I returned home on Sunday morning, still tired and went to bed thinking that if I was to return to those clubs I would stay in bed most of Saturday so that I would be able to stay awake all night.
The following Thursday I again met the two girls and related what had happened. They laughed and said they had been to the Scene club in Ham Yard that night because they didn’t like jazz that much.
“You’ve got to take some doobs if you go to the allnighters” Pam told me. I looked blankly at her. “Here” she said leading me to a quiet corner. “Take these before you go next time” she said and discretely handed me 5 triangular shaped mauve coloured tablets from a packet in her hand bag.
I was quite shocked at the time. To me drugs were that hashish stuff the beatniks used to smoke, or that heroin which was instantly addictive and ruined peoples lives, I’d seen it happen in the pictures, so it must be true. “Don't worry” she said , we take them every weekend, they won’t hurt you.”

The following Saturday my friend and I once again made our way to Wardour street and entered the Allnighter . I had not told him about the pills that were wrapped in a piece of paper in my pocket. At about one am I slipped one in my mouth and let it dissolve. It was bitter tasting like sucking on an aspirin, and after half an hour I felt no effect from taking it, and made my way to the washroom were I swallowed the remaining four with some water.

Sometime later in the club, I found myself feeling very hyper and wanting to move to the music that was pounding out, and I danced with several of the girls who were on the dance floor. I was also wanting to smoke more heavily than I usually did, and felt the need to chew on gum to keep mouth moist.
I was talking a lot to Paul who by then was eying me somewhat suspiciously. After the Blue Flames first set, John Mayall came on, and even after the pills, I didn’t really want to sit and listen to his wailing , so I suggested a walk round to the Scene. We walked to Piccadilly, up Windmill Street and turned into Ham Yard which was packed with mods including a bunch who were sat on their scooters.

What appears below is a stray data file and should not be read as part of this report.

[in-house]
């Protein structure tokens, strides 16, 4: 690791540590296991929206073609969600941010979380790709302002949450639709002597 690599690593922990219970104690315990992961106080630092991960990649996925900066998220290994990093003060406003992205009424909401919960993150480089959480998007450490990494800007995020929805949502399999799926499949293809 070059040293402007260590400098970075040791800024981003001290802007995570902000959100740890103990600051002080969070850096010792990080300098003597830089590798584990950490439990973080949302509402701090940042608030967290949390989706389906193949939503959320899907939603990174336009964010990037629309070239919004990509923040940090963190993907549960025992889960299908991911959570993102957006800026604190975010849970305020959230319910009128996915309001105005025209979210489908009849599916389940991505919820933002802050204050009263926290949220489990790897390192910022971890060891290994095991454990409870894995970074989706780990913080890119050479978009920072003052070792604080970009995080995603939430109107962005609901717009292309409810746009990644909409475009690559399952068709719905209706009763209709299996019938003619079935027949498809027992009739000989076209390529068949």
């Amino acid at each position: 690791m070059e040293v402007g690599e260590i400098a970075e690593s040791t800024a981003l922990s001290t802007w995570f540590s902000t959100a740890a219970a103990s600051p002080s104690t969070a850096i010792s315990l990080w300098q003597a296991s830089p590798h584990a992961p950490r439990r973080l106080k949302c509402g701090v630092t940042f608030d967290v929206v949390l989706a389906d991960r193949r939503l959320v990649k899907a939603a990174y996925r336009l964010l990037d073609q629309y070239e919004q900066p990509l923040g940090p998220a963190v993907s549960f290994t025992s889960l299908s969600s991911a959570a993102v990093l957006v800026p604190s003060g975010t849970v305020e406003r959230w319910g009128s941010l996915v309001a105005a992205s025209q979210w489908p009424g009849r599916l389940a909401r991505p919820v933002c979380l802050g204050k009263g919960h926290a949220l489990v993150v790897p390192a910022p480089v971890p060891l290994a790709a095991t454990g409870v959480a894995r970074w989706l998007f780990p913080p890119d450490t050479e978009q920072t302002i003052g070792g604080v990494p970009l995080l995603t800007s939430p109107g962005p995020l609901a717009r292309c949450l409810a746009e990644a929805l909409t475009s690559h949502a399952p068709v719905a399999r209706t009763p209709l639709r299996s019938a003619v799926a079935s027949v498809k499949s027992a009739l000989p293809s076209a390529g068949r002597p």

The two girls were there talking with a couple of lads so I didn’t bother going over, but Pam spotted me and waved for us to come and join them. We walked over and when they got a close look at me they started laughing.
“ Your blocked aren’t you” June said, and here was me who didn’t think it was obvious.
I had to explain to John what was going on and, as he was always game for most things, he asked if he could try some too. June asked one of the boys if he had some and he swiftly produced a brown packet which turned out to contain 10 pills. “ Five bob” he said ( it had cost us ten shillings to get in the Flamingo). “ How many should I take?” John asked. “ I usually take the ten” said Pam “ but maybe you should take five now and five later.” John borrowed a swig of her coke and swallowed five. After talking and hanging around for 30 minutes we decided to wander back to the all-nighter and on the way Johns pills started to kick in and soon he was talking away ten to the dozen and snapping his gum furiously. Back at the club we danced and chatted up the girls, and took a trip to the bathroom to finish off the rest of the packet between us.

When the club closed at six am we made our way home via public transport, still feeling the effect to some extent and agreed to meet for a drink later that night. I dozed on Sunday, unable to sleep properly and ate nothing except for some fruit. That night at the pub we both felt pretty lousy ( my very first comedown ) and snapped at each other and at people around us who gave us a wide berth, they could see we were in rotten moods.

On Monday I felt a little worse for wear, but not too bad, and felt no physical craving to take the drugs again. But I did start to think about what I great time I had that Saturday and I knew that the allnight clubs would be my destination the next weekend.

22 May 2008

Ooops - Wrong Street !


Mods outside a discothèque in Peckham watching a passing rocker

28 Mar 2008

Any Price For Style - Part One

Life International July 27 1964

Restless, ‘Rich’ and Bored, British Youth Reflects a Widespread Problem